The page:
"There has been no surface exploration of the far side," he told AFP. "I am sure the international lunar science community will be very excited about this mission. I know I am."
Did Venus Give Earth the Moon? Wild New Theory on Lunar History
This illustration shows the still-molten moon just after its formation about 4.5 billion years ago.
Credit: NASA/Goddard Space Flight Center
LONDON —The Earth's moon may be a present from Venus, which once had a moon and then lost it, a new theory suggests. Under the theory, Earth's gravity captured Venus' old moon, giving our planet its big natural satellite.
This idea contrasts to the thinking of the vast majority of moon researchers, who believe that the Earth's moon formed some 4.5 billion years ago when a planet-size body slammed into nascent Earth at high speed.
This giant impact hypothesis, however, has its own issues, as did all the alternative moon formation theories discussed this week at the Origin of the Moon conference at the Royal Society here. [The Moon: 10 Surprising Lunar Facts]
"I think part of the key to [understanding] the moon may be that Venus has no moon, and we certainly have to study it (Venus) more," said Dave Stevenson, professor of planetary science at the California Institute of Technology, who proposed the Venus idea at the conference. In an interview with SPACE.com after his presentation, Stevenson said that he himself favored the impact theory on moon formation, but unfortunately this theory did not yet answer all the questions.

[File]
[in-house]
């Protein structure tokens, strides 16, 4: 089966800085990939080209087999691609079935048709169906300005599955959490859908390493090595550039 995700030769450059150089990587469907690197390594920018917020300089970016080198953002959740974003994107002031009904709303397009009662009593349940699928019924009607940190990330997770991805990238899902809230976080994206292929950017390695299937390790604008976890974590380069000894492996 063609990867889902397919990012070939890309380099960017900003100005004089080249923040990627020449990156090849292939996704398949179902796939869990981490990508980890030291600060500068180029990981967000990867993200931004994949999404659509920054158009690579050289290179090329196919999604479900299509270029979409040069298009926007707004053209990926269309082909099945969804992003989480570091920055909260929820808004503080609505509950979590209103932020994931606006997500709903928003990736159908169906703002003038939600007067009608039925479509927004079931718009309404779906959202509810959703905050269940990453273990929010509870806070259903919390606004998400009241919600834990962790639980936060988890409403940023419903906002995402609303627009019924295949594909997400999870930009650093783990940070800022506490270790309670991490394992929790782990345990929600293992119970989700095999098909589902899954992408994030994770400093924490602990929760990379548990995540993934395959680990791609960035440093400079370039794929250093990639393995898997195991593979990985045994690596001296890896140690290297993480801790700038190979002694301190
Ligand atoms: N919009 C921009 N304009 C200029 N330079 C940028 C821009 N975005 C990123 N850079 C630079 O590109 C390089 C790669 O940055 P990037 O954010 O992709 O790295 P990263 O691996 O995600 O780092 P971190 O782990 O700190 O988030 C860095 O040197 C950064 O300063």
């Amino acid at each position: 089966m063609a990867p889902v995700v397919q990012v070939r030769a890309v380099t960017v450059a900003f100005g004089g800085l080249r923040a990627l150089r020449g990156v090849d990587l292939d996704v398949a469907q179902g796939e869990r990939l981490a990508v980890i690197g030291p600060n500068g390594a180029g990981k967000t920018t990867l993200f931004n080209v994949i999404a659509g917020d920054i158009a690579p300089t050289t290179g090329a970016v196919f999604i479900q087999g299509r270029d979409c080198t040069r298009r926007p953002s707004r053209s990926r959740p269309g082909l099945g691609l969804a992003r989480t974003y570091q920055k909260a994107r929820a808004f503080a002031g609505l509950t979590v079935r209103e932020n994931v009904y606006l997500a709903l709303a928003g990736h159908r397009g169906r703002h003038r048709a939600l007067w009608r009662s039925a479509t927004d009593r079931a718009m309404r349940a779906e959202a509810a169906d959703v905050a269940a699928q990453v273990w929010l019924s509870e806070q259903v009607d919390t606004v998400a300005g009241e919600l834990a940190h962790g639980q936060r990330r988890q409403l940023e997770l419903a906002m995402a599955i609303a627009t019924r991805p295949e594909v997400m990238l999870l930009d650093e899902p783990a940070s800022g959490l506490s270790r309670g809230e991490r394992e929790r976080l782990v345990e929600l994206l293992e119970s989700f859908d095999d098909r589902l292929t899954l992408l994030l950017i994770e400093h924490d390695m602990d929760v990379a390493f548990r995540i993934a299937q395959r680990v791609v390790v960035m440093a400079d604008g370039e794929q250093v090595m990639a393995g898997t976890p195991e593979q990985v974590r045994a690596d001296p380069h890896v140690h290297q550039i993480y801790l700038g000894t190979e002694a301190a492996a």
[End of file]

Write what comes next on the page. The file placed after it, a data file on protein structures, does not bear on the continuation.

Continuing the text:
How did Earth get its moon?
The "moon capture" theory assumes that Earth used its gravitational pull to attract a pre-formed space body into its orbit, thus making a satellite of this object. [How the Moon Formed: A Lunar Tour (Video)]
However, the geochemical composition of the moon and Earth likely trips up this theory. Analyses of the lunar rocks brought back by NASA's Apollo moon landing missions have shown that the satellite has an isotopic composition very similar to that of Earth.
Isotopes refer to varieties of chemical elements that have the same number of protons, but different numbers of neutrons. Two isotopes behave the same chemically.
And if both moon and Earth have very similar isotopes, it makes the capture theory difficult to maintain, said Alex Halliday, head of science at Oxford University. Such isotopic similarities suggest that "the material that makes up the moon did actually either come out of the Earth, or that the stuff that was in the disk that formed the moon got completely mixed up with the stuff in the Earth."